Kindergarten: Friends & the Power of Play
"Mom, can Travis come over and play?"
Sometimes you may feel you've heard that question one too many times.
However, friends are an important part of a kindergartener's life. The degree of popularity or isolation children experience can affect their self-esteem and their view of their social skills. Often, the relationships with friends are similar to those with siblings - best friends one minute, enemies the next.
What about popularity? There's so much emphasis placed on popularity that having only a few friends may seem like a failure. However, parents sometimes make more of the situation than the child. Don't confuse quantity with quality. A child with few friends isn't necessarily lonely or a social outcast since the number of friends varies considerably at this age. Try to respect the level of sociability your child chooses.
Here are some tips for helping your child make friends more easily:
Do some role playing at home with your child. Together think of questions that lead to conversation and activity with others. Use dolls, puppets and books that relate to friendship topics.
Encourage your child to bring a friend home after school occasionally, with adult supervision.
Encourage your child to say hello every day to an unknown schoolmate.
Teach your child to make eye contact and to smile when talking with others.
Get together with others who have children near the age of your child. Doing something specific as a group - picnic, park visit, bicycling - will relax the kids and make things easier than sending them out to play while the adults talk.
Help your child learn good ways to talk to others. Try this game: You say something negative ("That sweater is funny looking.") and have your child come back with something positive ("I like this sweater my grandma made for me."). Then switch roles - and have fun with it because kids love to be silly while learning. Not only will your child learn good responses to teasing (still a big part of childhood), but this exercise can also help develop a more positive outlook in general. Ignoring some teasing is a helpful skill to teach.
Trust your child's taste in friends. Unless there's something dangerous going on, tolerate your child's friends. And if your child doesn't like your best friend's child, accept it. You may be disappointed that they don't get along, but it's not fair to insist that youngsters must enjoy each other's company, no matter how convenient for you.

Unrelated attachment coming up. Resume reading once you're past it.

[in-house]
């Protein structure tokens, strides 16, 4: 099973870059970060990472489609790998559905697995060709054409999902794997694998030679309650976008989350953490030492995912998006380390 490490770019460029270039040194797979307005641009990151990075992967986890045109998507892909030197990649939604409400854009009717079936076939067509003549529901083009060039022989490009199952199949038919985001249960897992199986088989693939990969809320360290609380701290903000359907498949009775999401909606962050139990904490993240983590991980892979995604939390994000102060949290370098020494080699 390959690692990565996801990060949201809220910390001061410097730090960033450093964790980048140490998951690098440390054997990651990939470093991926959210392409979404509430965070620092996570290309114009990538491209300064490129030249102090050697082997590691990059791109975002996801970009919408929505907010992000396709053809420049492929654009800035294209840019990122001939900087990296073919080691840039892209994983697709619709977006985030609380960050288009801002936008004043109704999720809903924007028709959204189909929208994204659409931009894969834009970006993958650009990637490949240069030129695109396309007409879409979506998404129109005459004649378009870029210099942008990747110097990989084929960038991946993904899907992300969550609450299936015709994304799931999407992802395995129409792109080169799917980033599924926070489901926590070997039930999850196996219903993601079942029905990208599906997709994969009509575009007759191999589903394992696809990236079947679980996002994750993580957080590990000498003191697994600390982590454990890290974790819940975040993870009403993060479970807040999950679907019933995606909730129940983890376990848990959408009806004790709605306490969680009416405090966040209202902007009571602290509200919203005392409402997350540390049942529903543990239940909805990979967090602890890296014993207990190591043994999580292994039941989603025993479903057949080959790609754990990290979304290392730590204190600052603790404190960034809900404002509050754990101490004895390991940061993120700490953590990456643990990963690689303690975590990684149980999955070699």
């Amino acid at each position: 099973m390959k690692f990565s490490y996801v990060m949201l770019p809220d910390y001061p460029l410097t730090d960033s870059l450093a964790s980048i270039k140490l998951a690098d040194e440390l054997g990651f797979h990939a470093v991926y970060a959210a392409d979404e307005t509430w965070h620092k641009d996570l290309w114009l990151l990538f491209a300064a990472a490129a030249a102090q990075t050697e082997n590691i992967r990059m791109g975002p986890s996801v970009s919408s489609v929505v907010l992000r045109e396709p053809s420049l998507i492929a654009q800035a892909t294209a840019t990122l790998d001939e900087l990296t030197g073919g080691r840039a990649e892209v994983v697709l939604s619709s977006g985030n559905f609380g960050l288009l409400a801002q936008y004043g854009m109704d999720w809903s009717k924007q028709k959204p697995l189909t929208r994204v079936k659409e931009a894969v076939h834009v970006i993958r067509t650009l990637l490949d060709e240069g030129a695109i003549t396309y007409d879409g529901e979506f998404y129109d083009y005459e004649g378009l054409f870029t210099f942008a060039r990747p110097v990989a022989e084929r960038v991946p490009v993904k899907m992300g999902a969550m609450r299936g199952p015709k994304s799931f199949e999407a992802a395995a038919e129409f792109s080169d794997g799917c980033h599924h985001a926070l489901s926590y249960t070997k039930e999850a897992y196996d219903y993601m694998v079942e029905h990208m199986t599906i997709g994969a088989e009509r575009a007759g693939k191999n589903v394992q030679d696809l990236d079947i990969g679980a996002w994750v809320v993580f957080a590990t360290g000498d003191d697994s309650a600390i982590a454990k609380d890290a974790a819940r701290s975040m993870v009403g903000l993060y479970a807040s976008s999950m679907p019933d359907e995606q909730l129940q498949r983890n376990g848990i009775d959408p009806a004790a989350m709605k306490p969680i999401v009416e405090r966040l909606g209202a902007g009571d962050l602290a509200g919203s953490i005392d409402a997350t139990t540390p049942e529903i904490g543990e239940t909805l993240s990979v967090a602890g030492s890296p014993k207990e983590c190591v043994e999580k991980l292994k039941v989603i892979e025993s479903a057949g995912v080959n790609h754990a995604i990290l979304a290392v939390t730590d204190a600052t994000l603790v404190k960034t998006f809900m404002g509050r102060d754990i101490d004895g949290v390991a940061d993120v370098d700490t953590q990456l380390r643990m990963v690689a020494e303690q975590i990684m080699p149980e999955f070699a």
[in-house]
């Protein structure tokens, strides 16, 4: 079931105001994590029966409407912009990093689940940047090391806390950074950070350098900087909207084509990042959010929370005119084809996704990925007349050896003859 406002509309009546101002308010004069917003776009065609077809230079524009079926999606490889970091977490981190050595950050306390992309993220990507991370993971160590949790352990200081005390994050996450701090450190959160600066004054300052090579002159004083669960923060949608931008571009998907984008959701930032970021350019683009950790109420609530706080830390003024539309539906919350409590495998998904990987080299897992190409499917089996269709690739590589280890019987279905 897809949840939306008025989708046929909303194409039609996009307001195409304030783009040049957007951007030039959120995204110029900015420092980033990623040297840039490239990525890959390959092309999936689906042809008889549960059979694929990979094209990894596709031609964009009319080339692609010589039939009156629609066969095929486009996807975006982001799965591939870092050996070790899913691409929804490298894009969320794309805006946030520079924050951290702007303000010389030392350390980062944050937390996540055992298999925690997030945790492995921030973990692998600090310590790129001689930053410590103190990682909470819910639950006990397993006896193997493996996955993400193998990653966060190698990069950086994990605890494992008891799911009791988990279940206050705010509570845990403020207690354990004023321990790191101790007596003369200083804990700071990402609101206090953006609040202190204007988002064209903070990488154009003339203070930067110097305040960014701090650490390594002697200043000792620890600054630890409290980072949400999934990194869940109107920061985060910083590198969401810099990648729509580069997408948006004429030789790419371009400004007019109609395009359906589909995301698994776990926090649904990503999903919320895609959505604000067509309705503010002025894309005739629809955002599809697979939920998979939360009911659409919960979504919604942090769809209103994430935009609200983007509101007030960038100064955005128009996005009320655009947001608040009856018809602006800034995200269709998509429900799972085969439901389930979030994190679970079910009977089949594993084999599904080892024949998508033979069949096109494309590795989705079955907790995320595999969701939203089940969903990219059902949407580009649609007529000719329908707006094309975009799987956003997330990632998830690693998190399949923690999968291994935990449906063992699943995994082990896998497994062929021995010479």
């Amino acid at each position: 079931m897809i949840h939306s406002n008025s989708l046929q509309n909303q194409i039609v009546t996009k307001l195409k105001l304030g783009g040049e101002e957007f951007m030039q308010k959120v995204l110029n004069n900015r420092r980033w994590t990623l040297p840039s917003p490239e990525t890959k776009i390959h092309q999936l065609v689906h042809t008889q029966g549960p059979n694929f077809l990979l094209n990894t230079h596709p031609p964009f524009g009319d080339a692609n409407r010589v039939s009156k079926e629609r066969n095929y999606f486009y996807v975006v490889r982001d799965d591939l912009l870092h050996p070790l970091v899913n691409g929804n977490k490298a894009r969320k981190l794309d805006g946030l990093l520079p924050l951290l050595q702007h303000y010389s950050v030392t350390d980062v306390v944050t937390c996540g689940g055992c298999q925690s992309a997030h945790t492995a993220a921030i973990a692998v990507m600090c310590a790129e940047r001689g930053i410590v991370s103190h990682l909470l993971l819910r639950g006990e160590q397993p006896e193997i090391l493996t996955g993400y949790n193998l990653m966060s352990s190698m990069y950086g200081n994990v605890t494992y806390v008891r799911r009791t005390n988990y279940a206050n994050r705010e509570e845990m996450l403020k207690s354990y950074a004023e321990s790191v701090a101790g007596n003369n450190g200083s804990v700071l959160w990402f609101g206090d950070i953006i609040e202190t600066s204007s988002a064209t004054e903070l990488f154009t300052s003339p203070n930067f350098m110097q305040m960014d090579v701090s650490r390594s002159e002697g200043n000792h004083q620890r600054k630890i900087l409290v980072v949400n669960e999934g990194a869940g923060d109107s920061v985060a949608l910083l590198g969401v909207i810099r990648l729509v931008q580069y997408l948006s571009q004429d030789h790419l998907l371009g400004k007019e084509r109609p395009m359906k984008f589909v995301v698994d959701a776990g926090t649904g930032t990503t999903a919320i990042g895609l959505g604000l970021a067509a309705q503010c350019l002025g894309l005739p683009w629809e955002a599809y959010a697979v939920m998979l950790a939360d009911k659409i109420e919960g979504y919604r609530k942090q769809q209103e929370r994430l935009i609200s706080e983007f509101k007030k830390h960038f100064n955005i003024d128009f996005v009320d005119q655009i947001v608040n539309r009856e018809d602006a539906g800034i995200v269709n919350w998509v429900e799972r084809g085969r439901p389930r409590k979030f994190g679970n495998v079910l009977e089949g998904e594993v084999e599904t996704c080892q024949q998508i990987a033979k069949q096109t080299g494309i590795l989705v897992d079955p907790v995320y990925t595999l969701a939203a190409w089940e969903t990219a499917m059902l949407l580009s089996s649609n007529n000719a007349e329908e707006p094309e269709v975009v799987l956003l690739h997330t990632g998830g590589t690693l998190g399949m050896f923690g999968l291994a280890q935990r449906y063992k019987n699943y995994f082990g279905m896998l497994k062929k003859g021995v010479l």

Peers are important. They teach each other facts of life parents never can. They provide emotional support and teach acceptable behavior. It's largely through a child's interaction with peers that some of life's most important attitudes and behaviors are shaped.
The Power of Play
Children of today are growing up in a rapidly changing world characterized by pressure to succeed in all areas. They have less time and opportunity to play and just be kids than children of previous generations. However, research confirms the importance of play in the development of children.
- Physical development. Because play often involves physical activity, it's closely related to the development and refinement of children's gross and fine motor skills and body awareness.
- Social development. As social beings people need to belong and feel part of a group. Play provides rich experiences needed to learn social skills, to handle exclusion and dominance, and to share power, space and ideas with others.
- Cognitive development. Studies show that play can improve planning skills, problem-solving abilities, academic skills, attitudes and language development.
How do children like to play? Kindergarteners begin by building and creating with objects, taking on roles and using props. They'll move on to formal and informal games with their peers (hopscotch, jump rope). Imitative play and freedom to use paints and blank paper instead of coloring books help develop creativity.
Sometimes play seems like chaos. Arguments over which game to play and what rules to follow seem to take up a lot of time. Even though you'd like to step in and organize it all so they have more time to play, it's best not to interfere. Going through this process will help children develop their abilities to reason, to judge what's appropriate, to weigh arguments and to learn how consensus can be reached. Learning all this is much more significant for children's development as social human beings than mastering whatever skills are involved in playing the actual game.
Play teaches many important skills and lessons for life. Build time into your child's schedule for play.
Reprinted with the permission of the Iowa State University Extension. © 2008 Iowa State University Extension.
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